I cut up some 1×1 pieces to form the teeth. And now, as I sit here looking at it, I realize the PVC will be bearing the weight for the soil, and the teeth will be bearing the weight of the PVC. Luckily, those teeth are secured with 3″ screws going through the panels and 2×4 brace. We’ll see how long they hold!

The PVC does fit nicely inside now, and there are more channels for the water runoff:

Step 5 — Pictures

We placed the elevated garden bed next to the fence just outside our dining nook windows. It’s high enough that we’ll be able to see the plants through all stages of growth, and should be more pleasant to look at than the boring fence.

What Did We Learn?

Here are some of things I learned while working on this project:

  • You should probably have plans before starting a project.
  • The more tools you have, the more options you have for accomplishing a task. I used a circular saw, hacksaw, multiple drills, shavers, sanders, clamps, a t-square, a quick square, line chalk, etc., etc. Buy more tools!
  • Two days of woodwork equals three days of lower back pain.
  • Safety goggles save eyes.
  • Point a fan at your workbench when you’re cutting with the circular saw and blow all that sawdust to the side.

Dom and I are putting the finishing touches on a valet project that we are also BSIYing our way through. It looks much better than my garden.

Comments are open below. What did I do wrong? How long do you think this garden bed will last? If you build a better version, link to the pics!

Five Years of Jeet Kune Do

I have a confession to make: I’ve never seen a Bruce Lee movie start to finish. I saw Dragon: The Bruce Lee Story, and loved it, but I think I was born too late to really appreciate Lee’s groundbreaking work. Instead, I was raised on a steady diet of American-made ninja movies, like Pray for Death and the aptly named American Ninja. Then came the Once Upon a Time in China movies with Jet Li and Iron Monkey with Donnie Yen. And of course, there was Jackie Chan.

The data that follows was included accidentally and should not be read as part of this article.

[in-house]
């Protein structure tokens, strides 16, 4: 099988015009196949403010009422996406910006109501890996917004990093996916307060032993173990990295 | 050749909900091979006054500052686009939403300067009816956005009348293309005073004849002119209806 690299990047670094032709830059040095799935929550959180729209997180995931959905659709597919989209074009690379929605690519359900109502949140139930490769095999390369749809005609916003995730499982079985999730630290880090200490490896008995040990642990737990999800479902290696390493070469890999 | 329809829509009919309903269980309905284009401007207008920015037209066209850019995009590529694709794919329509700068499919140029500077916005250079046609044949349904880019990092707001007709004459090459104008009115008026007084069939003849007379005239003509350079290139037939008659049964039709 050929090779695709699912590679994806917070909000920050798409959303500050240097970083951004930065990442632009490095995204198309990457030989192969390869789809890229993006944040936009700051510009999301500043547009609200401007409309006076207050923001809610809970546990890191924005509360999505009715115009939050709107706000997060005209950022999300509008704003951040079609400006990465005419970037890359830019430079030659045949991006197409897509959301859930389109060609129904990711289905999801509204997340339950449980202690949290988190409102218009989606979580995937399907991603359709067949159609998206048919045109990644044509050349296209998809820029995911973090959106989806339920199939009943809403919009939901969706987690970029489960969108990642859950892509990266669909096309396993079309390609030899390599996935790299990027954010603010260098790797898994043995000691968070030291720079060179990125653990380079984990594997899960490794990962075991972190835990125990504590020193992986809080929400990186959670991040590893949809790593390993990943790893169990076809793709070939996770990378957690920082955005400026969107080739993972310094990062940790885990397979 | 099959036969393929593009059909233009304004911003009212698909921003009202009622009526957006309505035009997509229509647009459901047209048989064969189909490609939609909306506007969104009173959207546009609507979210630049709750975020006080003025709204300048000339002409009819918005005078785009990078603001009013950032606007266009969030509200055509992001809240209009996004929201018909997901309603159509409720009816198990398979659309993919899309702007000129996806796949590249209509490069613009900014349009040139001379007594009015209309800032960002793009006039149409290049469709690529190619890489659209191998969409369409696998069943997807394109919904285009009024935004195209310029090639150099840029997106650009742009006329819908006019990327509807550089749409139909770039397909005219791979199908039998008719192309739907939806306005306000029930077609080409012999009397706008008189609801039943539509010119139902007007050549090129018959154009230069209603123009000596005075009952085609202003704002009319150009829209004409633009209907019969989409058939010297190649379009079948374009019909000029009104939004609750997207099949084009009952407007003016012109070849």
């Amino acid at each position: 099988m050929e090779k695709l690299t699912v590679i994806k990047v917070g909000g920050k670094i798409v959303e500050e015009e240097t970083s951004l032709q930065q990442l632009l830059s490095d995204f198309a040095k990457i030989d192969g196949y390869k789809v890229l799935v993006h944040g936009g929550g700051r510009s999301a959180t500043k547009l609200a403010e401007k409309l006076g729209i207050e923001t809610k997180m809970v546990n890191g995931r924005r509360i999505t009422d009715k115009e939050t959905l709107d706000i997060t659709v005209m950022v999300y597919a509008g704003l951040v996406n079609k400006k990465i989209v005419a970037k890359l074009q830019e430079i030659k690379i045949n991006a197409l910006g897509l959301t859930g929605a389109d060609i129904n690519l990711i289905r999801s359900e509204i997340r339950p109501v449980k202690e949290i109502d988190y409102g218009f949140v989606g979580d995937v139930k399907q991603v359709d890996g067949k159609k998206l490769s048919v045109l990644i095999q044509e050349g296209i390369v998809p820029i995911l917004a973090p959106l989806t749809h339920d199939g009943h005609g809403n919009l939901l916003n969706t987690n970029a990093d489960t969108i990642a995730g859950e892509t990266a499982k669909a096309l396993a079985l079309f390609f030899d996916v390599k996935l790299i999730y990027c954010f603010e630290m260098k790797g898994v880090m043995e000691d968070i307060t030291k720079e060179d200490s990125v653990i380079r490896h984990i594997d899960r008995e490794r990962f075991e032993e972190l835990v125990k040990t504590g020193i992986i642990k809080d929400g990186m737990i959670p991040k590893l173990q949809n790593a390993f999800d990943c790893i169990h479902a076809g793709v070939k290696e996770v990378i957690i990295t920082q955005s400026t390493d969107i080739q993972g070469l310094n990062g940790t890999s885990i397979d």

Chinese martial arts movies like The Legend of Drunken Master and the lesser titled The Legend, have something American movies like Best of the Best and Kickboxer sorely lack: fun.


After five years at Austin Impact Jeet Kune Do, I’ve seen a lot of students come and go. Lately, I’ve been thinking more about what brings them to class, and ultimately, what sends them away. Were they looking for immediate self-defense, something more like Krav Maga? Or were they looking for something more regimented and serious, like Wing Chun?

What drives people to take up any martial art at all?

I took a break from Jeet Kune Do during my fourth year, mostly to clear my mind and let my body recover (and get fat), but also because, for a short period, I felt there was no one coming to class for the same reason I was, which was to have fun.

That’s the great thing about the way Sifu Forrest leads classes at AIJKD. We have goals, things we need to learn, but class is about as laid back as you can get without descending into anarchy. When I decided to come back, I started with one-on-one classes with Forrest specifically because I knew they would be fun. No newbies to train. No egos to contend with (especially mine). Just friends kicking the crap out of each other.

Later, after I rejoined the regular classes, I was happy to find more people who shared my desire to make training lighthearted and enjoyable. That’s not to say that you can’t get a good workout at AIJKD, or that you’ll be the only one taking it seriously as you train for your Amateur MMA bout. You and I just won’t be working together that often. Instead, you’ll hear me laughing and adding sound effects to my punches and kicks from across the room.

Everyone has their own reason. Self-defense, fitness, daddy issues, etc.

Right before I took my break, another student scolded me for only sparring with Lauren. My ego didn’t allow me to be eloquent with my response, so I chested up and told him to mind his own business, which is never a great thing to do in a place where everyone is learning to hurt each other.

What I couldn’t articulate then was that Lauren was one of the last people I trusted to spar with. After years of fractures, bruises, and blood, I wasn’t in the mood anymore to spend weeks recuperating because someone else was trying too hard or didn’t have control. More importantly, sparring Lauren (and others, like Forrest) was fun. With longtime sparring partners, sparring becomes more of a chess match. You know what the other is capable of, and you spend the round trying to surprise each other.

It’s endlessly entertaining, and I wouldn’t trade it for a hundred matches where I have to keep repeating take it down a notch before unloading a heavy hook and feeling shitty about it later.